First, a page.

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Is delayed ischemic preconditioning as effective on running performance during a 5km time trial as acute IPC?

Seeger, JPH, Timmers, S, Ploegmakers, DJ, Cable, NT, Hopman, MT and Thijssen, DHJ (2016) Is delayed ischemic preconditioning as effective on running performance during a 5km time trial as acute IPC? Journal of Science and Medicine in Sport. ISSN 1878-1861

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Ischemic preconditioning (IPC) may enhance exercise performance. Cardioprotective effects of IPC are known to re-occur 24h after the stimulus. Whether the delayed effect of IPC has similar effects as IPC on exercise performance is unknown. OBJECTIVES: Examine whether IPC applied 24h (24-IPC) before exercise is equally effective as IPC in improving exercise performance. DESIGN: Randomized, cross-over study METHODS: 12 healthy participants were randomly exposed to SHAM-session, IPC or 24-IPC before a self-paced 5km running trial on a treadmill. Subjects were blinded for time, speed and heart rate. Furthermore, heart rate, BORG, and the local tissue saturation index were measured during exercise, while lactate levels were determined after running. Using a regression model, we explored whether these parameters predicted the change in running time after IPC and 24-IPC. RESULTS: We found no differences in finish time after IPC (SHAM: 1400±105s, IPC: 1381±112s, 24-IPC: 1385±113s; p=0.30). However, we observed a significant positive relation between the change in finish time after IPC and 24-IPC (p=0.016; r=0.677). Using stepwise linear regression, a lower post-exercise blood lactate level after IPC or 24-IPC was significantly related to an improvement in finish time (R(2)=0.47, β=-0.687, p=0.007). CONCLUSIONS: Although no significant effect of IPC or 24-IPC on exercise performance was found, individual finish time after IPC and 24-IPC were strongly correlated. Therefore, our data suggest that, at the individual level, the effects of 24-IPC are closely related to the effects of IPC.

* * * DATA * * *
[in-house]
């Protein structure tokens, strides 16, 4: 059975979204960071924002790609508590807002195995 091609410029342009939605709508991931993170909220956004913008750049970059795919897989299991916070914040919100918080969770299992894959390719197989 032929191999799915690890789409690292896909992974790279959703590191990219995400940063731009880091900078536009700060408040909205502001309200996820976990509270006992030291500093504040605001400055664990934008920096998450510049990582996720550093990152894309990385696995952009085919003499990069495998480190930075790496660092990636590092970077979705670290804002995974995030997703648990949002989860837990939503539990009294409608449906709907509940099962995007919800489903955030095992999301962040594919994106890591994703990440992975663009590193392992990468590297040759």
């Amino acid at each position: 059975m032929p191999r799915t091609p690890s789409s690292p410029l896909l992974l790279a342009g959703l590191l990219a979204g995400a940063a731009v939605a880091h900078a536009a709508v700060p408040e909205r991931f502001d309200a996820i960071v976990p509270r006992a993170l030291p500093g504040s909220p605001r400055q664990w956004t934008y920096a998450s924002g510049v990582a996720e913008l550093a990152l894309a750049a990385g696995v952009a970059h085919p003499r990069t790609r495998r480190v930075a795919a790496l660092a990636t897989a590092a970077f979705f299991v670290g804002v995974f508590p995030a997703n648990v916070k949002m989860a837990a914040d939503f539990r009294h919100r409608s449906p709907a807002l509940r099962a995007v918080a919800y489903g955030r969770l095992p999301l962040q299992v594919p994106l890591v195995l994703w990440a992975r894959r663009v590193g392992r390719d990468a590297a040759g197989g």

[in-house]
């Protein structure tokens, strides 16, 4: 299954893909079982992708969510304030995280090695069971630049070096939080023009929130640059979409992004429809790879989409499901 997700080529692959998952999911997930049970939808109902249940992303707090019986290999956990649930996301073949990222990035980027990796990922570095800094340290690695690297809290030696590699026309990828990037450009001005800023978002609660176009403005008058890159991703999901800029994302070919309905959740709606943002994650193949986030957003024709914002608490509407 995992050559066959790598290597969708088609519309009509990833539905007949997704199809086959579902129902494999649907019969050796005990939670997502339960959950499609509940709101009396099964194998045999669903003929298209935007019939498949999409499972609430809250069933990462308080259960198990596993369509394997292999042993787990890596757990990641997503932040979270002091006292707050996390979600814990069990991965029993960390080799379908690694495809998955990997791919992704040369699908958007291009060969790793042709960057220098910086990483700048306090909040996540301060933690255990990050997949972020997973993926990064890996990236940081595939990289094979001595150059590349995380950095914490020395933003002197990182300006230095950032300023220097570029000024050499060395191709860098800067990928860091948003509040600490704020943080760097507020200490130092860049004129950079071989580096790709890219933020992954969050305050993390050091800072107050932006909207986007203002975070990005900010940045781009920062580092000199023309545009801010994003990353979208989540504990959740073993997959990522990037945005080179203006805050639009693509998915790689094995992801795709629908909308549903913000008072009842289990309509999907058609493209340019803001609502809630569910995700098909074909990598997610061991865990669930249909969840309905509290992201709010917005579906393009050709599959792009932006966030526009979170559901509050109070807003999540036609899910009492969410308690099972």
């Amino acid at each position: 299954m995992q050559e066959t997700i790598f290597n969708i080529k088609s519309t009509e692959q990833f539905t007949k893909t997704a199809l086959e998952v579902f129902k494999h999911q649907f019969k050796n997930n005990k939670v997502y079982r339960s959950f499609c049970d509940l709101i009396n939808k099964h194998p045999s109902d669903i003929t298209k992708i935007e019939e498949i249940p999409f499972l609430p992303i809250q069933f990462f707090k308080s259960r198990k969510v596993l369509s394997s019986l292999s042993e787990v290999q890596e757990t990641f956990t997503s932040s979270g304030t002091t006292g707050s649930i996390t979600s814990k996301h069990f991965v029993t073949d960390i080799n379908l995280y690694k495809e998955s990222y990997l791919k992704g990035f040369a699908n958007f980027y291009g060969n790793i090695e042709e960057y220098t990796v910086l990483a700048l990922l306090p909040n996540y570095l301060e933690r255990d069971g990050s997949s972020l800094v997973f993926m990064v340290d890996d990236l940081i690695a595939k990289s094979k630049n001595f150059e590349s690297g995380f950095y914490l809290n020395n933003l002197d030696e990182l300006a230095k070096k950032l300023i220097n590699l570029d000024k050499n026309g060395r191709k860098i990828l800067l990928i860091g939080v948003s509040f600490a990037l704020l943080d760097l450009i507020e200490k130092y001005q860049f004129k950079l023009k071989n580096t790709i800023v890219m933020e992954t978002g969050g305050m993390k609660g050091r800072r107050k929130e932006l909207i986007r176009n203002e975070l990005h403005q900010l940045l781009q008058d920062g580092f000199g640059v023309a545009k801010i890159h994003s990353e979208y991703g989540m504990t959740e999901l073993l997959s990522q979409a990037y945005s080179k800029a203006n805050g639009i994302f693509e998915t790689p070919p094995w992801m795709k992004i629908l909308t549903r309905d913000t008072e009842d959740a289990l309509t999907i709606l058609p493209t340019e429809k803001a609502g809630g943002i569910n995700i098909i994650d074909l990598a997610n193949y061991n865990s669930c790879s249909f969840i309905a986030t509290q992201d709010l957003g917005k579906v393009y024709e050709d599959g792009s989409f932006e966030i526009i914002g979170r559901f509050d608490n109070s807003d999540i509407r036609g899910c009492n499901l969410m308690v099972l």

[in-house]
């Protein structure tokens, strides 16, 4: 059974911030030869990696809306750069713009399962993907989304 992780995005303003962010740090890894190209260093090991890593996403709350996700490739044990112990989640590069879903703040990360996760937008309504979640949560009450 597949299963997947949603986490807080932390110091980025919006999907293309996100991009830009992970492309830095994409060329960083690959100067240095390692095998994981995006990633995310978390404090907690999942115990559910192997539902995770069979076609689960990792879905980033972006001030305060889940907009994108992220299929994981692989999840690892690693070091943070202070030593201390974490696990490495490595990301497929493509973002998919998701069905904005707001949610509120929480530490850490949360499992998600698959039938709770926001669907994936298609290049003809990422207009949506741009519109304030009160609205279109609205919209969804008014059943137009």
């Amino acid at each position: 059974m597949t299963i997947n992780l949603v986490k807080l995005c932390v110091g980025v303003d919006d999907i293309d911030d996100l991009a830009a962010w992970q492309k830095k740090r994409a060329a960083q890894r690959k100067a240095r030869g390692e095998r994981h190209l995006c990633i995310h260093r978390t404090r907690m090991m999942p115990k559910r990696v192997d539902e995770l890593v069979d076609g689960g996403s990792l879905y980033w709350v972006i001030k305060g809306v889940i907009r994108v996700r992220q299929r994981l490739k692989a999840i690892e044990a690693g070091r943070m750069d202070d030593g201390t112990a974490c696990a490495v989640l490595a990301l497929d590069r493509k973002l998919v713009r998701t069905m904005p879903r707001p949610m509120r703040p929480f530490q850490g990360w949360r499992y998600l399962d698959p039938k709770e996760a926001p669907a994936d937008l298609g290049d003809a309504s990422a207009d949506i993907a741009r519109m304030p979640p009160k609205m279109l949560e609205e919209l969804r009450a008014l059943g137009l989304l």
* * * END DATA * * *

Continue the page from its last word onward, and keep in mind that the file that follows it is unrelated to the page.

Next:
Item Type: Article
Uncontrolled Keywords: 1106 Human Movement And Sports Science, 1117 Public Health And Health Services
Subjects: R Medicine > RC Internal medicine > RC1200 Sports Medicine
Divisions: Sport & Exercise Sciences
Publisher: Elsevier
Related URLs:
Date Deposited: 28 Jun 2017 09:01
Last Modified: 04 Sep 2021 11:23
DOI or ID number: 10.1016/j.jsams.2016.03.010
URI: https://researchonline.ljmu.ac.uk/id/eprint/6754

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